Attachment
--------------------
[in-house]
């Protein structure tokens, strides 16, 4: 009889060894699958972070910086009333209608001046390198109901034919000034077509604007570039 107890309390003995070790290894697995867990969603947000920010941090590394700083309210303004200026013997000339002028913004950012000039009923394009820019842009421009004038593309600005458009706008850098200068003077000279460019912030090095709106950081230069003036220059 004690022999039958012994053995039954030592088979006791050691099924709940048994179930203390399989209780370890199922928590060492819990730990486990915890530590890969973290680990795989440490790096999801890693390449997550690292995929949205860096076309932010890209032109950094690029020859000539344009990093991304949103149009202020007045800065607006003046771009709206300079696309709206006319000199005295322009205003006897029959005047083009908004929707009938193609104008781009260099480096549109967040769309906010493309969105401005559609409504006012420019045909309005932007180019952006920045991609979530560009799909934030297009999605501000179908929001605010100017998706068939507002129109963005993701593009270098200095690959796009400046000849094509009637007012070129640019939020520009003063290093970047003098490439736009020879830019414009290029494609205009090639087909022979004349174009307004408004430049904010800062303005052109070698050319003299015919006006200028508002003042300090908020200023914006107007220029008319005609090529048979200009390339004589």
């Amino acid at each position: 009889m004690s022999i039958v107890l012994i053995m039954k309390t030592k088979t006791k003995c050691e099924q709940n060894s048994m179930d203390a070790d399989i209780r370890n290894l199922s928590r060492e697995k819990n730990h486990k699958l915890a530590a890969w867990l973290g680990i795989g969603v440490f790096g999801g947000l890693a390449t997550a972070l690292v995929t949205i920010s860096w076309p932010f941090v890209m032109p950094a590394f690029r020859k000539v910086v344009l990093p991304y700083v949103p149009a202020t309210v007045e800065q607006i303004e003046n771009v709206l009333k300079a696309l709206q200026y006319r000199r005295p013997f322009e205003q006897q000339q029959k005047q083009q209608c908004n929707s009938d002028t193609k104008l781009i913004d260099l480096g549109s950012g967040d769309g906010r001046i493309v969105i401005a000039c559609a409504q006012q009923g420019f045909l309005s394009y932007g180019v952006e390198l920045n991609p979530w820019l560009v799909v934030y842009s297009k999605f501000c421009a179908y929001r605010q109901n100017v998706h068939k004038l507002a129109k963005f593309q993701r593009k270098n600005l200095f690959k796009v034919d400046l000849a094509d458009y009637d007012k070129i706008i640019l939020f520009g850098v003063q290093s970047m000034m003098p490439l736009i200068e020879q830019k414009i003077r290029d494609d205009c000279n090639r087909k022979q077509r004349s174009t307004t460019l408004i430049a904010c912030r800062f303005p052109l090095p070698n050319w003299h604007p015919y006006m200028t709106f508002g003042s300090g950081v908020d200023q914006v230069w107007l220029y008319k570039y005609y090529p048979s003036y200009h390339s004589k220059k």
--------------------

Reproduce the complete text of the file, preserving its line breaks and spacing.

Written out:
[in-house]
């Protein structure tokens, strides 16, 4: 009889060894699958972070910086009333209608001046390198109901034919000034077509604007570039 107890309390003995070790290894697995867990969603947000920010941090590394700083309210303004200026013997000339002028913004950012000039009923394009820019842009421009004038593309600005458009706008850098200068003077000279460019912030090095709106950081230069003036220059 004690022999039958012994053995039954030592088979006791050691099924709940048994179930203390399989209780370890199922928590060492819990730990486990915890530590890969973290680990795989440490790096999801890693390449997550690292995929949205860096076309932010890209032109950094690029020859000539344009990093991304949103149009202020007045800065607006003046771009709206300079696309709206006319000199005295322009205003006897029959005047083009908004929707009938193609104008781009260099480096549109967040769309906010493309969105401005559609409504006012420019045909309005932007180019952006920045991609979530560009799909934030297009999605501000179908929001605010100017998706068939507002129109963005993701593009270098200095690959796009400046000849094509009637007012070129640019939020520009003063290093970047003098490439736009020879830019414009290029494609205009090639087909022979004349174009307004408004430049904010800062303005052109070698050319003299015919006006200028508002003042300090908020200023914006107007220029008319005609090529048979200009390339004589």
């Amino acid at each position: 009889m004690s022999i039958v107890l012994i053995m039954k309390t030592k088979t006791k003995c050691e099924q709940n060894s048994m179930d203390a070790d399989i209780r370890n290894l199922s928590r060492e697995k819990n730990h486990k699958l915890a530590a890969w867990l973290g680990i795989g969603v440490f790096g999801g947000l890693a390449t997550a972070l690292v995929t949205i920010s860096w076309p932010f941090v890209m032109p950094a590394f690029r020859k000539v910086v344009l990093p991304y700083v949103p149009a202020t309210v007045e800065q607006i303004e003046n771009v709206l009333k300079a696309l709206q200026y006319r000199r005295p013997f322009e205003q006897q000339q029959k005047q083009q209608c908004n929707s009938d002028t193609k104008l781009i913004d260099l480096g549109s950012g967040d769309g906010r001046i493309v969105i401005a000039c559609a409504q006012q009923g420019f045909l309005s394009y932007g180019v952006e390198l920045n991609p979530w820019l560009v799909v934030y842009s297009k999605f501000c421009a179908y929001r605010q109901n100017v998706h068939k004038l507002a129109k963005f593309q993701r593009k270098n600005l200095f690959k796009v034919d400046l000849a094509d458009y009637d007012k070129i706008i640019l939020f520009g850098v003063q290093s970047m000034m003098p490439l736009i200068e020879q830019k414009i003077r290029d494609d205009c000279n090639r087909k022979q077509r004349s174009t307004t460019l408004i430049a904010c912030r800062f303005p052109l090095p070698n050319w003299h604007p015919y006006m200028t709106f508002g003042s300090g950081v908020d200023q914006v230069w107007l220029y008319k570039y005609y090529p048979s003036y200009h390339s004589k220059k």